“I didn’t set out to design a house that hung from a pole, or to manufacture a new type of automobile, invent a new system of map projection, develop geodesic domes, or Energetic-Synergetic geometry. I started with the Universe — as an organization of energy systems of which all our experiences and possible experiences are only local instances the principles operating in Universe, I could have ended up with a pair of flying slippers” (quoted in Ency. Britt.)

Fuller’s magnum opus “Synergetics” published in 1975 & Vol II published 1979 represented Fuller’s conviction and embodied his proof that a mathematics based on triangles and 60 degree angles would be more logical and less difficult (no irrational numbers) to understand than one based on the Cartesian grid. His understanding was that nature uses triangles and five fold icosahedral symmentry to build structure, a fact borne out subsequently by electron microscopy of protein shells of viruses, and the more recent determination of the molecular structure of carbon 60, which turned out to be a truncated dodecahedron and for which discovery Harry Kroto and others received the Nobel Chemistry prize a few years back. Interestingly, Kroto had taken his son to the Expo 67 Montreal dome that Fuller designed. He (Fuller) called it his “Taj Mahal” in dedicating it to his love of his wife Anne, to whom he was married nearly 66 years and who died 48 hours after him on July 3rd 1983.

From a perspective that grew out of his life experience, born as he was, in 1895, before the advent of the modern industrial age: before electricity, the internal combustion engine, x-rays and manned, powered flight began, and living as he did until 1983, seeing the nuclear age and the beginnings of the computer age (all his complex calculations for the geometry of the dome was done without even a calculator), Fuller became a historian, observer and analyst of the process of industrialisation. During the 2nd World War he worked for the Dept. of Economic Warfare in the US and had access to statistics which allowed him to prove to his own satisfaction that a time was fast approaching where is was absolutely possible to take care of everyone on the planet; in other words for the first time in history there would be enough to go around, removing the main reason for conflict in the world – squabbling over limited resources. It was this idea – that there is no scarcity, which first attracted me to his ideas. Fuller felt that the Malthusian predictions of geometrical population growth outstripping only arithmetical improvement in food production had been overpowered by the development of technology which allowed us to produce more of everything with less resources per unit of production, and he determined that humanity had reached that place: moving from scarcity towards sufficiency and abundance in 1967.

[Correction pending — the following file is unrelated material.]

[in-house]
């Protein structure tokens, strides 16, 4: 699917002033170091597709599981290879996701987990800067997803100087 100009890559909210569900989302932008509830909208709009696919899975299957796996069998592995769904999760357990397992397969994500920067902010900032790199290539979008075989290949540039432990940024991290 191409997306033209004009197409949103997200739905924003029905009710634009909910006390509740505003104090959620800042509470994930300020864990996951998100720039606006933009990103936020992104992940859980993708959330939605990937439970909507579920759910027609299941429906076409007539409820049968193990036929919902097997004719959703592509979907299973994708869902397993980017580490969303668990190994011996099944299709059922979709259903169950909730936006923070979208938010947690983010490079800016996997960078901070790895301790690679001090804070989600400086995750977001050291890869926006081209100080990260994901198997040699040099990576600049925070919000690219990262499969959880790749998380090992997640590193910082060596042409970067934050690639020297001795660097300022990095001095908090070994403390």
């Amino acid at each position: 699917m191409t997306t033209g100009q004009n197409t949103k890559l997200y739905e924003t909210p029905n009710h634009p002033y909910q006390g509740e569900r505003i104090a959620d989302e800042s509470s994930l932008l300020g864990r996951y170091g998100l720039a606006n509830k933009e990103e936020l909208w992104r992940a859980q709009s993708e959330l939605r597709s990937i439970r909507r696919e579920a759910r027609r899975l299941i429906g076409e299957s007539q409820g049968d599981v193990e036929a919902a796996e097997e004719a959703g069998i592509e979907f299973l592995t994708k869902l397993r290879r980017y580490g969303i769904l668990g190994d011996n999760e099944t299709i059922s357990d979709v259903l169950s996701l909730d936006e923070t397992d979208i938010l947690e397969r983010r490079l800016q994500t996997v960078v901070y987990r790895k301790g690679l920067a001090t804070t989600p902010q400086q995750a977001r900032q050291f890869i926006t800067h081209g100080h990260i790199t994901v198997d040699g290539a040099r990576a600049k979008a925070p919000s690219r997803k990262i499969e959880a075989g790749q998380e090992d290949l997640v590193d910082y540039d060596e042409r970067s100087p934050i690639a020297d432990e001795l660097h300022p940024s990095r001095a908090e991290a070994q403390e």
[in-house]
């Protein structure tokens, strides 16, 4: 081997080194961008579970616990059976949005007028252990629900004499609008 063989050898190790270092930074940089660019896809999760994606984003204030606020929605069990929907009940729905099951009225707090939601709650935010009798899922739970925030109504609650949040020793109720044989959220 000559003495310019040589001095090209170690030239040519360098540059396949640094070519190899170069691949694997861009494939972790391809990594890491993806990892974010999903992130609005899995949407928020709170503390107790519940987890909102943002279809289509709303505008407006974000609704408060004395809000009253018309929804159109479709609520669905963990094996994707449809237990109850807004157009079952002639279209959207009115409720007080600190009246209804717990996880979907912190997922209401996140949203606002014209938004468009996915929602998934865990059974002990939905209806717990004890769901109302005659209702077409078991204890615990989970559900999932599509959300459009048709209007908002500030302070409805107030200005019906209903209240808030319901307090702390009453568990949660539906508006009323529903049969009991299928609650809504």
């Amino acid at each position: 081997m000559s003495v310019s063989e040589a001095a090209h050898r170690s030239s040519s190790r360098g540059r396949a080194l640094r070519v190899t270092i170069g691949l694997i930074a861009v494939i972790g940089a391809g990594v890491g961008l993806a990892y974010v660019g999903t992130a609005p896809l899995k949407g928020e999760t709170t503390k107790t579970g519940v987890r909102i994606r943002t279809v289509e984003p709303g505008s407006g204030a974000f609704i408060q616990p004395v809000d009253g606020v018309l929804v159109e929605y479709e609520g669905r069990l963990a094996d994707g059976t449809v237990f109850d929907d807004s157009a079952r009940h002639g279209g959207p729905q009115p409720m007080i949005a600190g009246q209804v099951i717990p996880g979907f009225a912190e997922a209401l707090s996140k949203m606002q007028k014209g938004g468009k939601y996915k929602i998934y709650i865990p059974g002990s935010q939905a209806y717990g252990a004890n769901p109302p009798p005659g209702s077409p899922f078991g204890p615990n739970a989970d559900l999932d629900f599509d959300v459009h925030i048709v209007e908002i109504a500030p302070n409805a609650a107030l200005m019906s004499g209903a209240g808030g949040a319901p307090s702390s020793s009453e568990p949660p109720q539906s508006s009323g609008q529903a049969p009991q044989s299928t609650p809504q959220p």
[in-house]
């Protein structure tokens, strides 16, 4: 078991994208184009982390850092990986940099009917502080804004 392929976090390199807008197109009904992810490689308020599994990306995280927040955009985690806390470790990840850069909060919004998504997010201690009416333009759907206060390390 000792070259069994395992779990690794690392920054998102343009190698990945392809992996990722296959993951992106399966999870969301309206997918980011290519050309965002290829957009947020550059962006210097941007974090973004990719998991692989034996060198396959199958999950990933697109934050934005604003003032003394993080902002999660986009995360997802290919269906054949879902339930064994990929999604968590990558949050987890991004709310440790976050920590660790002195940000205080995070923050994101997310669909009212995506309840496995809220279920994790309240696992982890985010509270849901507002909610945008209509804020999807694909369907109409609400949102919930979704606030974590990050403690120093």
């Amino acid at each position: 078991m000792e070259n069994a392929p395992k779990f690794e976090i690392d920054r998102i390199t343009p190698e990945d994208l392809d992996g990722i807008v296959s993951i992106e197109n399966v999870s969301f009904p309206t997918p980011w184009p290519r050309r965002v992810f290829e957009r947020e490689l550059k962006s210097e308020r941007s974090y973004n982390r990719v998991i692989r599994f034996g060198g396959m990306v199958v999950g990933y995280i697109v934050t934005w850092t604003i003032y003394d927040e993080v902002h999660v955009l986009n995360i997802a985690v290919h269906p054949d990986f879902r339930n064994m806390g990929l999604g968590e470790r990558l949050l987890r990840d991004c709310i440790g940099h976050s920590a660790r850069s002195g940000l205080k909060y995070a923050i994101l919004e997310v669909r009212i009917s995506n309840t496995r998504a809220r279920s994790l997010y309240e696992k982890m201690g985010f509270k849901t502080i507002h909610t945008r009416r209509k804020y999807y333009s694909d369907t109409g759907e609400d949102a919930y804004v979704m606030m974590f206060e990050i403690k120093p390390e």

For those interested in learning more I recommend his book “Critical Path” as a good place to start reading Fuller’s ideas. It’s also one of the few books still in print currently. He develops a momentum in this book that carries even a reluctant reader through the more challenging aspects of Fuller’s work; the long words, long sentences and made-up words (neologisms). The Fuller Institute now in Santa Barbara has a big site: www.bfi.org with loads of links and an on-line version of Synergetics. Fuller is owed a vast and largely unacknowledged debt by many of the leading architects in the world today, notably Richard Rogers and Norman Foster who worked with him towards the end of his life. Perhaps it is too soon to look back and see the impact Fuller has had on our world today. Only the future can tell.

“I know that I am not a category, a hybrid specialization

I am not a thing – a noun.

I seem to be a verb –

An evolutionary process –

An integral function of the universe,

And so are you.

Written by Roger Golten 1998
Roger@golten.co.uk